In 1906, a Republican Congress passed the Antiquities Act. A Republican president, Teddy Roosevelt, signed it. Now some Republicans in Congress, such as Rep. Rob Bishop of Utah, want to gut it, and a vote may be come as early as this week.
The Antiquities Act was written to give a president the authority to quickly set aside important pieces of land that needed protection, such as the fragile and vulnerable ancient ruins of Mesa Verde at-risk to looting. Over the years, this Act has been used by presidents from both parties to protect culturally and environmentally important landscapes before these landscapes suffered irreparable harm from development, exploitation or vandalism. Many of America's finest landscapes started out as national monuments, including the Grand Canyon, Death Valley, Bryce and Zion. It's hard to imagine anyone today arguing that preserving those landscapes was a mistake and an injustice to private enterprise, the spirit of capitalism, or a trampling of states' rights. But it appears there are some in Congress who do think it tramples on some divine right of developers to reap profits from a landscape that helped forge the American experience.
Rep. Bishop recently introduced H.R. 1459. This bill, if passed and signed into law, would limit the number of times a president could use the Antiquities Act during a term. It would also require Congress to review new national monuments, and local communities to weigh in on the environmental impacts of new monuments in their region. Since 2009, Congress has failed to set aside any new lands for federal protection, with the exception of a new wilderness designation in Sleeping Bear Dunes. While that designation was important, it was already protected as a national park.
We all know how dysfunctional the U.S. House of Representatives has become. In times like these, the Antiquities Act is often our last hope for conserving our treasured landscapes. This bill would allow Congress to veto and prevent the protection of any new lands in the United States for future generations. It's an ironic position since conservative politicians have made much ado about the federal deficit that robs our grandchildren of their future fiscal health, but have been unwilling to fix similar problems even when it puts our national parks in peril. Overall, H.R. 1459 would end a long tradition of extending protection to iconic landscapes and features, and it would essentially end any significant additions to our system of national monuments, most of them currently managed by the National Park Service.
This effort to gut the Antiquities Act is depressing for a number of reasons. First, I understand that past presidents have designated national monuments that were unpopular with states and local communities. In the long run, however, those designations pay economic and spiritual dividends in places such as Grand Staircase Escalante National Monument. National monuments attract tourism and recreational dollars while preserving landscapes that have been an integral part of the American experience ever since our ancestors crossed over to the new world over 10,000 years ago. (And I mean all of our ancestors.) The landscapes preserved as national monuments and national parks preserve remnants of the lands that helped to forge our identity. Adding national monuments also continues a positive legacy of including all of the stories that have gone into the fabric of our history.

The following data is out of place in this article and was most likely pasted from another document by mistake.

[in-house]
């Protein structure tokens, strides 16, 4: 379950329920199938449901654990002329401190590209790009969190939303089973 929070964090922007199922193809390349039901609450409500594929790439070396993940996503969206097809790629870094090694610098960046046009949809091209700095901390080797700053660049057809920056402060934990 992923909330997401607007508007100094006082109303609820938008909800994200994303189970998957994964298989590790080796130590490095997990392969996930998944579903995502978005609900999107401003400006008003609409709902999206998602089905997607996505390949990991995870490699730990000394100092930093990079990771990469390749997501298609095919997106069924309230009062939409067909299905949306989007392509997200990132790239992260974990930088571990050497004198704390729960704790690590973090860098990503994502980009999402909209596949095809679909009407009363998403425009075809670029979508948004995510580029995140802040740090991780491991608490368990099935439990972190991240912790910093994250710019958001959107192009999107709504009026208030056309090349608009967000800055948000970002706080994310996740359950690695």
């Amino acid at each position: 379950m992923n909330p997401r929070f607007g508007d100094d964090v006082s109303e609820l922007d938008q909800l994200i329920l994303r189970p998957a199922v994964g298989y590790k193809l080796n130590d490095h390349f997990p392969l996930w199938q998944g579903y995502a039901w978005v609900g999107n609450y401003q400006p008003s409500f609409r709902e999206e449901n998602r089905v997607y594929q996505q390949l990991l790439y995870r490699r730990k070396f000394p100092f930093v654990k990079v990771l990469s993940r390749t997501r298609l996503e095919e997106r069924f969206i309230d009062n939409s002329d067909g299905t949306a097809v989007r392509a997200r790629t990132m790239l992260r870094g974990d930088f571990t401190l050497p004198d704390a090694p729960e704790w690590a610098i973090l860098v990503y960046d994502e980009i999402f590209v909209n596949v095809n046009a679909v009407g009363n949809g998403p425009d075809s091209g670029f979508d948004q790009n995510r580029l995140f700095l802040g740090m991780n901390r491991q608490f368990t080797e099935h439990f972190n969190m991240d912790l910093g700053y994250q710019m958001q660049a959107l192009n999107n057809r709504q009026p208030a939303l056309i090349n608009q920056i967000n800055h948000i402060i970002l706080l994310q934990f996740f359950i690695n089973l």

I guess those in Congress in favor of gutting the Antiquities Act think we have all the monuments and landscapes we need. There are no more coastlines that need protection. No new Americans who need veneration. No new battles that need commemoration. It's open season for developers, business, oil and gas on the rest of America. I've argued a number of times now, in blogs, and in media interviews, that we can have a balanced and thoughtful approach to development on public lands without sacrificing our national values contained and defined within the public lands we've chosen as our national parks and monuments. There are still areas that need protection, and that can be protected for future generations without impacting our ability to develop our nation's resources. But that takes thoughtful planning and a willingness to meet on open ground in the spirit of doing what's right for the country in the long haul and for those future generations. It means developing our energy reserves without destroying the fabric of our traditions and our legacy as a people.
In our interest to develop and extract the remaining natural resources our country was blessed with we might keep in mind that all those resources are finite. They will run out. We should be looking at this era of a second energy boom, thanks to fracking in places such as North Dakota, as a grace period to prepare for a time when the world won't be running on fossil fuels or tropical hardwoods. It would be a good thing if we got to that new horizon with our national monuments intact and still growing. They, along with national parks and our other federal lands preserved for future generations, truly are the gifts of a people that keep on gifting.